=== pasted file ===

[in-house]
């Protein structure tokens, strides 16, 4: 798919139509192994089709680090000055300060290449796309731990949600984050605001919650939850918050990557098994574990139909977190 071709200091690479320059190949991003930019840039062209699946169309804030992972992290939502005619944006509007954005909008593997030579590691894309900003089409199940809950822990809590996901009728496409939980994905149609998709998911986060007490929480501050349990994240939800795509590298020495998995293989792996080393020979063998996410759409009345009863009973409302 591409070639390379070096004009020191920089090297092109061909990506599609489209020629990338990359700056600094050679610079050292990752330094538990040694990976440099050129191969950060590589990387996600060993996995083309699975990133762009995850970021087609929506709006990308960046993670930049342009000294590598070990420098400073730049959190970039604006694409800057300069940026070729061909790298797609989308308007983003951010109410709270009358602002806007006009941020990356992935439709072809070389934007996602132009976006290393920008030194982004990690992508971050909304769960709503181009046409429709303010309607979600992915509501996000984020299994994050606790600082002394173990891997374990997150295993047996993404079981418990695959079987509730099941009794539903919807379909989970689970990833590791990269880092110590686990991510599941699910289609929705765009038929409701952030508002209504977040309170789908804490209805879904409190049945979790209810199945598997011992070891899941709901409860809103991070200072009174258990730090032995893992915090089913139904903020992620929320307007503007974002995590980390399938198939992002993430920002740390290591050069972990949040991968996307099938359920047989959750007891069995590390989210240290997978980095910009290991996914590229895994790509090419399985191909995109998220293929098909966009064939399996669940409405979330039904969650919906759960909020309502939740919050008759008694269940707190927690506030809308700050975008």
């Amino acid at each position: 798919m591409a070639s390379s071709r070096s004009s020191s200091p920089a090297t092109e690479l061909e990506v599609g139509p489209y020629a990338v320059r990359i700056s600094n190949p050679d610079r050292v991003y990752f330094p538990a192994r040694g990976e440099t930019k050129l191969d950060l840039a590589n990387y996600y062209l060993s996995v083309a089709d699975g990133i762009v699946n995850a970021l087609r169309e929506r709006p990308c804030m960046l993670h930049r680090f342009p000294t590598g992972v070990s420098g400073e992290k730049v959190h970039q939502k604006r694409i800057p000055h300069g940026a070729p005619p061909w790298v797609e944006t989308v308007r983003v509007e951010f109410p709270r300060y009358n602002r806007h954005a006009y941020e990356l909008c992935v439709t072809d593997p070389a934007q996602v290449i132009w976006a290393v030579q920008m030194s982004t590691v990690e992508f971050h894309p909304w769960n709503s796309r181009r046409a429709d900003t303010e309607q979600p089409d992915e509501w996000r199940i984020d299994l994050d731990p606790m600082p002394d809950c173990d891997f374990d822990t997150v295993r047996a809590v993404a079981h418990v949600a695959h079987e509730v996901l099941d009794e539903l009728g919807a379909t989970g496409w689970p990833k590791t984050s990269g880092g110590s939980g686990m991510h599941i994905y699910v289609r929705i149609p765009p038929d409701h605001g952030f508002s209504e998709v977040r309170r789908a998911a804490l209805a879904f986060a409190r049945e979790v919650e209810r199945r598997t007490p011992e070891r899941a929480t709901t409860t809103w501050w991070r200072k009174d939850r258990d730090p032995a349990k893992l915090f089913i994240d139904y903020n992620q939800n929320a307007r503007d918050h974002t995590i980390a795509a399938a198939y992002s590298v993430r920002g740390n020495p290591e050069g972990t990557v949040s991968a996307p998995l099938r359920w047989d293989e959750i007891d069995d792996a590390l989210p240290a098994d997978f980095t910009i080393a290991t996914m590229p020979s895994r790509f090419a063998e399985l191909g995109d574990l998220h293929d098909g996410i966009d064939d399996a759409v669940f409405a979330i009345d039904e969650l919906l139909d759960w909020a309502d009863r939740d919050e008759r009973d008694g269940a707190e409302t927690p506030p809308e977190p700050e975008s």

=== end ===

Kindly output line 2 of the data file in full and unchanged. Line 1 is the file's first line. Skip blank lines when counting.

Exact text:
């Protein structure tokens, strides 16, 4: 798919139509192994089709680090000055300060290449796309731990949600984050605001919650939850918050990557098994574990139909977190 071709200091690479320059190949991003930019840039062209699946169309804030992972992290939502005619944006509007954005909008593997030579590691894309900003089409199940809950822990809590996901009728496409939980994905149609998709998911986060007490929480501050349990994240939800795509590298020495998995293989792996080393020979063998996410759409009345009863009973409302 591409070639390379070096004009020191920089090297092109061909990506599609489209020629990338990359700056600094050679610079050292990752330094538990040694990976440099050129191969950060590589990387996600060993996995083309699975990133762009995850970021087609929506709006990308960046993670930049342009000294590598070990420098400073730049959190970039604006694409800057300069940026070729061909790298797609989308308007983003951010109410709270009358602002806007006009941020990356992935439709072809070389934007996602132009976006290393920008030194982004990690992508971050909304769960709503181009046409429709303010309607979600992915509501996000984020299994994050606790600082002394173990891997374990997150295993047996993404079981418990695959079987509730099941009794539903919807379909989970689970990833590791990269880092110590686990991510599941699910289609929705765009038929409701952030508002209504977040309170789908804490209805879904409190049945979790209810199945598997011992070891899941709901409860809103991070200072009174258990730090032995893992915090089913139904903020992620929320307007503007974002995590980390399938198939992002993430920002740390290591050069972990949040991968996307099938359920047989959750007891069995590390989210240290997978980095910009290991996914590229895994790509090419399985191909995109998220293929098909966009064939399996669940409405979330039904969650919906759960909020309502939740919050008759008694269940707190927690506030809308700050975008």